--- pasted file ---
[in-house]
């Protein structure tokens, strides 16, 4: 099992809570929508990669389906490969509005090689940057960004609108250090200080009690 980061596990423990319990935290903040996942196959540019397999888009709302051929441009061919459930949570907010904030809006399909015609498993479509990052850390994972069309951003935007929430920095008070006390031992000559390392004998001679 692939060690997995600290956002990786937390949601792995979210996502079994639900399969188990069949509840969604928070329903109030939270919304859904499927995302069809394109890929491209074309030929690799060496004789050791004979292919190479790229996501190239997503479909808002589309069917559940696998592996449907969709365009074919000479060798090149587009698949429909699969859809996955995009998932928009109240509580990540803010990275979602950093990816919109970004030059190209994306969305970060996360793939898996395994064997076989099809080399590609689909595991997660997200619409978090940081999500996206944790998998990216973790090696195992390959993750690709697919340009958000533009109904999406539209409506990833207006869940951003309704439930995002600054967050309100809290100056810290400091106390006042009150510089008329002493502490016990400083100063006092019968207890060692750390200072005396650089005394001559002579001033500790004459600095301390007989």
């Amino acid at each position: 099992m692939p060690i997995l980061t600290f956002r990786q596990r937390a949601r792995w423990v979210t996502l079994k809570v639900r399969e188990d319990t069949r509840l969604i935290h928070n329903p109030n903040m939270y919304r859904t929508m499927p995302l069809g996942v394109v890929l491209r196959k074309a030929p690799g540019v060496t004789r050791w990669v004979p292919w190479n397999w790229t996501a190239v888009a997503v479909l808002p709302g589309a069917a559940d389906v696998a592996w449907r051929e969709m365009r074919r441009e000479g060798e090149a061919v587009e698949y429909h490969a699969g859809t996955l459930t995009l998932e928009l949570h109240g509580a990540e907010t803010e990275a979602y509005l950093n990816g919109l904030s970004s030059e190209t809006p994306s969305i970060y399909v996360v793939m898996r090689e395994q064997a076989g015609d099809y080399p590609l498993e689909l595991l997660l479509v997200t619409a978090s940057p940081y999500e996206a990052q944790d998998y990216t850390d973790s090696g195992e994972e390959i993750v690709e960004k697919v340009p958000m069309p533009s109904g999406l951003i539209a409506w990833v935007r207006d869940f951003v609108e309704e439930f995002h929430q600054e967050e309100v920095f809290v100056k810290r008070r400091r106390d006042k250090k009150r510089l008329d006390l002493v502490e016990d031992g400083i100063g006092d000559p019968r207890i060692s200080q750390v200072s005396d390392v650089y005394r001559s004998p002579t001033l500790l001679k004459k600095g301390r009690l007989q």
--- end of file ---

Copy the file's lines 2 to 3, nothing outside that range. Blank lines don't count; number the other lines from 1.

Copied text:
């Protein structure tokens, strides 16, 4: 099992809570929508990669389906490969509005090689940057960004609108250090200080009690 980061596990423990319990935290903040996942196959540019397999888009709302051929441009061919459930949570907010904030809006399909015609498993479509990052850390994972069309951003935007929430920095008070006390031992000559390392004998001679 692939060690997995600290956002990786937390949601792995979210996502079994639900399969188990069949509840969604928070329903109030939270919304859904499927995302069809394109890929491209074309030929690799060496004789050791004979292919190479790229996501190239997503479909808002589309069917559940696998592996449907969709365009074919000479060798090149587009698949429909699969859809996955995009998932928009109240509580990540803010990275979602950093990816919109970004030059190209994306969305970060996360793939898996395994064997076989099809080399590609689909595991997660997200619409978090940081999500996206944790998998990216973790090696195992390959993750690709697919340009958000533009109904999406539209409506990833207006869940951003309704439930995002600054967050309100809290100056810290400091106390006042009150510089008329002493502490016990400083100063006092019968207890060692750390200072005396650089005394001559002579001033500790004459600095301390007989």
């Amino acid at each position: 099992m692939p060690i997995l980061t600290f956002r990786q596990r937390a949601r792995w423990v979210t996502l079994k809570v639900r399969e188990d319990t069949r509840l969604i935290h928070n329903p109030n903040m939270y919304r859904t929508m499927p995302l069809g996942v394109v890929l491209r196959k074309a030929p690799g540019v060496t004789r050791w990669v004979p292919w190479n397999w790229t996501a190239v888009a997503v479909l808002p709302g589309a069917a559940d389906v696998a592996w449907r051929e969709m365009r074919r441009e000479g060798e090149a061919v587009e698949y429909h490969a699969g859809t996955l459930t995009l998932e928009l949570h109240g509580a990540e907010t803010e990275a979602y509005l950093n990816g919109l904030s970004s030059e190209t809006p994306s969305i970060y399909v996360v793939m898996r090689e395994q064997a076989g015609d099809y080399p590609l498993e689909l595991l997660l479509v997200t619409a978090s940057p940081y999500e996206a990052q944790d998998y990216t850390d973790s090696g195992e994972e390959i993750v690709e960004k697919v340009p958000m069309p533009s109904g999406l951003i539209a409506w990833v935007r207006d869940f951003v609108e309704e439930f995002h929430q600054e967050e309100v920095f809290v100056k810290r008070r400091r106390d006042k250090k009150r510089l008329d006390l002493v502490e016990d031992g400083i100063g006092d000559p019968r207890i060692s200080q750390v200072s005396d390392v650089y005394r001559s004998p002579t001033l500790l001679k004459k600095g301390r009690l007989q």